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    After following a Foundation Course at Dyfed College of Art in 1982, I went on to Technical Illustration in Swansea. The course had a wide-ranging skills-based approach. These included analytical drawing, measuring point perspective and life drawing, alongside the disciplines required to produce technical constructions, cutaways and exploded views of engines, vehicles, and the like. I also learned airbrushing and photo retouching.

    On completion of the four-year course, I worked as a designer/illustrator for an advertising agency and was employed as a part-time lecturer in analytical drawing. I later worked as a life drawing tutor on the Foundation course in Swansea. I subsequently completed FETC and PGCE teaching qualifications.

    I re-trained as a Graphic Designer gaining my BA (Hons) in 1997 and have been running my own design company ever since. In 2011 I returned, part-time, to education to complete an MA in Visual Communication (Contemporary Dialogues). I taught various design disciplines for over ten years.

    For all that time I have run or attended regular life drawing sessions, working in graphite, watercolour, pastels, or coloured pencils.

    I have been painting portraits in oils for several years now and am constantly developing my style. At the start of the first Covid lockdown I began a project that involved painting nineteen portraits for exhibition at the end of the restrictions.

    I had already started using Zoom by then, for a writing class. The viewpoint it gave me of each of my co-attendees sparked the idea that I could use this technology to record this unusual period. I was taken by the odd perspectives I was seeing and the unguarded expressions and gestures on display in the constrained environment.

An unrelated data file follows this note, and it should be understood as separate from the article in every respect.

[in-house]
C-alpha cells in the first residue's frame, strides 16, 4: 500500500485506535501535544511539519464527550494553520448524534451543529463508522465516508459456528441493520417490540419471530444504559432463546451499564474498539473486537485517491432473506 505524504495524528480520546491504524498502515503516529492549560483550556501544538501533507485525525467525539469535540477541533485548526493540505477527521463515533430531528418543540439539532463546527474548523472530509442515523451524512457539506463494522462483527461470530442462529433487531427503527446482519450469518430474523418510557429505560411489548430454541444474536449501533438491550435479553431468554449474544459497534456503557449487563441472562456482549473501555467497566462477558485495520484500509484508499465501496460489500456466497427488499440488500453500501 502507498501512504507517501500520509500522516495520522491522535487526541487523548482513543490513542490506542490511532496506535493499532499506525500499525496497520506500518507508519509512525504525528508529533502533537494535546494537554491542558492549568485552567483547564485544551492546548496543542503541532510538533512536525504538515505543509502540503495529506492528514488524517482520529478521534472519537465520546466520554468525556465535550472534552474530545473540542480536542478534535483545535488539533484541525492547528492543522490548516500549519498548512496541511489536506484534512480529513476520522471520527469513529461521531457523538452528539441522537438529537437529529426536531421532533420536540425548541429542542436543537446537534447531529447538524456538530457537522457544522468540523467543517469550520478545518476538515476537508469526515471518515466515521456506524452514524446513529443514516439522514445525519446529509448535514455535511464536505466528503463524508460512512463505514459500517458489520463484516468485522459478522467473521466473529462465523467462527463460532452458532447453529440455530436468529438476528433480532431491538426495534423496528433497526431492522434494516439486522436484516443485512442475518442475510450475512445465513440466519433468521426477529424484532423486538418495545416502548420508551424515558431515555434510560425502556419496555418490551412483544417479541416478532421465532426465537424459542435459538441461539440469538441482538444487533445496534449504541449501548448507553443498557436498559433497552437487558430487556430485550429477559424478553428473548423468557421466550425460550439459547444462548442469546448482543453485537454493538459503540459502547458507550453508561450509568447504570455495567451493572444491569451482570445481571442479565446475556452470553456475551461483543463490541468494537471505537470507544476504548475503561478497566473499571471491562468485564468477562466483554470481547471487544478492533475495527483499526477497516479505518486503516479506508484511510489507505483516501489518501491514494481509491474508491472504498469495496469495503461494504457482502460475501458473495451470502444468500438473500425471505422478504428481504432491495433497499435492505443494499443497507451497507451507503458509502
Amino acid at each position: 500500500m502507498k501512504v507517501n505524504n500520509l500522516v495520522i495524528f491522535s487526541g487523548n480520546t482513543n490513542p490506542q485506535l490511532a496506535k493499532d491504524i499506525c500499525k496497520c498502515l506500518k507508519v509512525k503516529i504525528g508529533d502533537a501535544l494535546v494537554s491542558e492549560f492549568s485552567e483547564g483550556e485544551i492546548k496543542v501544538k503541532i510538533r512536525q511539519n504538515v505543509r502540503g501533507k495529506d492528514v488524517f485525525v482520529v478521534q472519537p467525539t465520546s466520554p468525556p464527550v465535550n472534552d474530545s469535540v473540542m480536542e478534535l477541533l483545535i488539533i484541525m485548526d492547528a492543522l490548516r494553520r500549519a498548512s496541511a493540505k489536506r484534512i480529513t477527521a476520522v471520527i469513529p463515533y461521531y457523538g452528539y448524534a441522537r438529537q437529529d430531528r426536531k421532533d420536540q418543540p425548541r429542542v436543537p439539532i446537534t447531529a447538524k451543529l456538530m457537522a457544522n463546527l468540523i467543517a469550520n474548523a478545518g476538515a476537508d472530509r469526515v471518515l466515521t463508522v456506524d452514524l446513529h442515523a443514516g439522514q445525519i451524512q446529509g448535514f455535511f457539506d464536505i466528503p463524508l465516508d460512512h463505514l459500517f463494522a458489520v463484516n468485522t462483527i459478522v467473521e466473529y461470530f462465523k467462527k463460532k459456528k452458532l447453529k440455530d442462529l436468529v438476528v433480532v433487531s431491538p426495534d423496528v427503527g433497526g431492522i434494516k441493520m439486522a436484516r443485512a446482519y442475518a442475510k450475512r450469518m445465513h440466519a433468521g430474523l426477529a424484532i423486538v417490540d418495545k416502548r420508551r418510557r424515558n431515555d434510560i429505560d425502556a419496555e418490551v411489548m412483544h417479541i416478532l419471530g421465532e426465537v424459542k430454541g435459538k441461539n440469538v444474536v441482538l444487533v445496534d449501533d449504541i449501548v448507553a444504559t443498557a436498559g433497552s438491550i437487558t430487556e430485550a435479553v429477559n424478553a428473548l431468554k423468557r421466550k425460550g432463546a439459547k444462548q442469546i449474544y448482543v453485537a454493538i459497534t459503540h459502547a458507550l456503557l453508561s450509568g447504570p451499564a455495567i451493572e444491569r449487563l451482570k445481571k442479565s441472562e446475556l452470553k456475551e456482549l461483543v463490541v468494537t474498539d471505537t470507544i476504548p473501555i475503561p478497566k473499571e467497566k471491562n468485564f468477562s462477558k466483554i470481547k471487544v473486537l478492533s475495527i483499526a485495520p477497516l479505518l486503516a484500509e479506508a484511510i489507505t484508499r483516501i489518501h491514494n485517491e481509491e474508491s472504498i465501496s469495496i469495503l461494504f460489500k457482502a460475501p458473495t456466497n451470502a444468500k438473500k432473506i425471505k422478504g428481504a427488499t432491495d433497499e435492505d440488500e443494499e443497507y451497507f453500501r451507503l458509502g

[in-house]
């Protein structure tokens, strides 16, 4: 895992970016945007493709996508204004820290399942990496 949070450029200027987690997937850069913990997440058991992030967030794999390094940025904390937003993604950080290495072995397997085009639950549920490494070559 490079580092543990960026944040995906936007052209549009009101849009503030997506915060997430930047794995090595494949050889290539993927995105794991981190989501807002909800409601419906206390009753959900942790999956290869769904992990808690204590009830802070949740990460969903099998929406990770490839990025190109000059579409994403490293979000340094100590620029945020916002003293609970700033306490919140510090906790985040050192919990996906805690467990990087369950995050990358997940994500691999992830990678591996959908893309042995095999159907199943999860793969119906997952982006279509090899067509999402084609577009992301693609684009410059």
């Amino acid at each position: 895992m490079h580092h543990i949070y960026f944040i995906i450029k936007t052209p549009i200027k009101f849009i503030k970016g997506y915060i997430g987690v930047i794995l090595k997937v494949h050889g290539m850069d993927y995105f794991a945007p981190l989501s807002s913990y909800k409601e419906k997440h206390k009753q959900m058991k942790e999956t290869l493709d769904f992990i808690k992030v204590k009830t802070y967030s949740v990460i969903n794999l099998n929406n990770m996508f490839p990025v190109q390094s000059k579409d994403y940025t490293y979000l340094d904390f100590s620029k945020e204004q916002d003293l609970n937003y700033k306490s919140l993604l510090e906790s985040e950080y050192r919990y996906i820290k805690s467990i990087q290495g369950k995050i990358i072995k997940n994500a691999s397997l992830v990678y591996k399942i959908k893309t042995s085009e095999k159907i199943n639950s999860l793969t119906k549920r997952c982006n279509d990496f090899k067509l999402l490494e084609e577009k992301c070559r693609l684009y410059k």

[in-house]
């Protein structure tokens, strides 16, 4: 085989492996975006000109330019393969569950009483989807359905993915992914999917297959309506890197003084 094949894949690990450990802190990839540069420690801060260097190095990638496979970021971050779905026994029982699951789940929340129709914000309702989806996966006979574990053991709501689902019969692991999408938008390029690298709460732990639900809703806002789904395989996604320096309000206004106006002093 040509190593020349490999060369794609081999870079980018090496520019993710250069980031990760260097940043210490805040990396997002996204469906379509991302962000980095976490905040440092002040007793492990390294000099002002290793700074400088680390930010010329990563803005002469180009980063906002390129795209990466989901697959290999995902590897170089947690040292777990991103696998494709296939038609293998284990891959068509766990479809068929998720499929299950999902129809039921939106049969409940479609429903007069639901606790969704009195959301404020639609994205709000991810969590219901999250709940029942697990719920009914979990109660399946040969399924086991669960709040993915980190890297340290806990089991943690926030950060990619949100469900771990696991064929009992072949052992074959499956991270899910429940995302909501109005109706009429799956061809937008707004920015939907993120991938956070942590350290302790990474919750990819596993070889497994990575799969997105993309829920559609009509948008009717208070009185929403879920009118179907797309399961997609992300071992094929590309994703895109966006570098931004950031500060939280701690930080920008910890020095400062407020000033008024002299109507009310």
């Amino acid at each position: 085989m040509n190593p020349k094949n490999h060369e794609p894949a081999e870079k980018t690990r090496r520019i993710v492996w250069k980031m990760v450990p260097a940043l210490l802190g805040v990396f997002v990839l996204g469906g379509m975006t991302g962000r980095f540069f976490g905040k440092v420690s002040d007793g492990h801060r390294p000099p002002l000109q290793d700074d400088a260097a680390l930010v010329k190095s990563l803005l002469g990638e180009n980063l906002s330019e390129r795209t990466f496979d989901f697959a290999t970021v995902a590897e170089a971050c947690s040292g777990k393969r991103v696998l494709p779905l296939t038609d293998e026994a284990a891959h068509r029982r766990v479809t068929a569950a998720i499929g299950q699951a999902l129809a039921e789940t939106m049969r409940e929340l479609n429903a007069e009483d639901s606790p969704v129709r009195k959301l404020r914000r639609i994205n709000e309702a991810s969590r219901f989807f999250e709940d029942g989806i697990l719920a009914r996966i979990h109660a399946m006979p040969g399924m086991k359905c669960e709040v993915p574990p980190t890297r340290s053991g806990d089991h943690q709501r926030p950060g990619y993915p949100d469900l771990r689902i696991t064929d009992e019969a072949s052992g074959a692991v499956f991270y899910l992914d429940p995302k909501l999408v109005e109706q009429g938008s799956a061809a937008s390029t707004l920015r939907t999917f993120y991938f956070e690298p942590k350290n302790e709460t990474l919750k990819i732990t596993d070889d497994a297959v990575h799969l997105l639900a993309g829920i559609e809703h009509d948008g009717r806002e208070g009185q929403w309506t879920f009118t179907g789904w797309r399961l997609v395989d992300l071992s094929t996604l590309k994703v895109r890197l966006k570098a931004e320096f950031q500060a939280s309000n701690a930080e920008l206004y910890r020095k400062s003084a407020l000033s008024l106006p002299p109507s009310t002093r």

It occurred to me that I could draw anyone, anywhere, from my studio in Swansea and that they would be, in turn, at ease in their home surroundings.

    I set the portraits up on a 16:9 ratio to match the screen I was viewing the sitter on. This necessitated blanking off the top and bottom of the canvas, as I could not get the correct proportion from suppliers at the time. I decided to paint the edges uniformly black which I later sprayed with satin varnish. This also acted as a nod to the computer screen surrounds, especially so when framed.

    One of the portraits painted in this set was accepted for the Royal Society of Portrait Painters' annual exhibition at the Mall Galleries in London in 2021. I have since completed many commissions for portraits (both conventional and nude) from all around the world, making the most of the technology that has now become commonplace.

    I am delighted to have now been elected as an Associate Member of the Royal Cambrian Academy and hope to use it as an opportunity to further my career in art.

    In addition, I am a keen writer and have written a large number of articles about my work, published online via Medium.

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    Chwilio Safle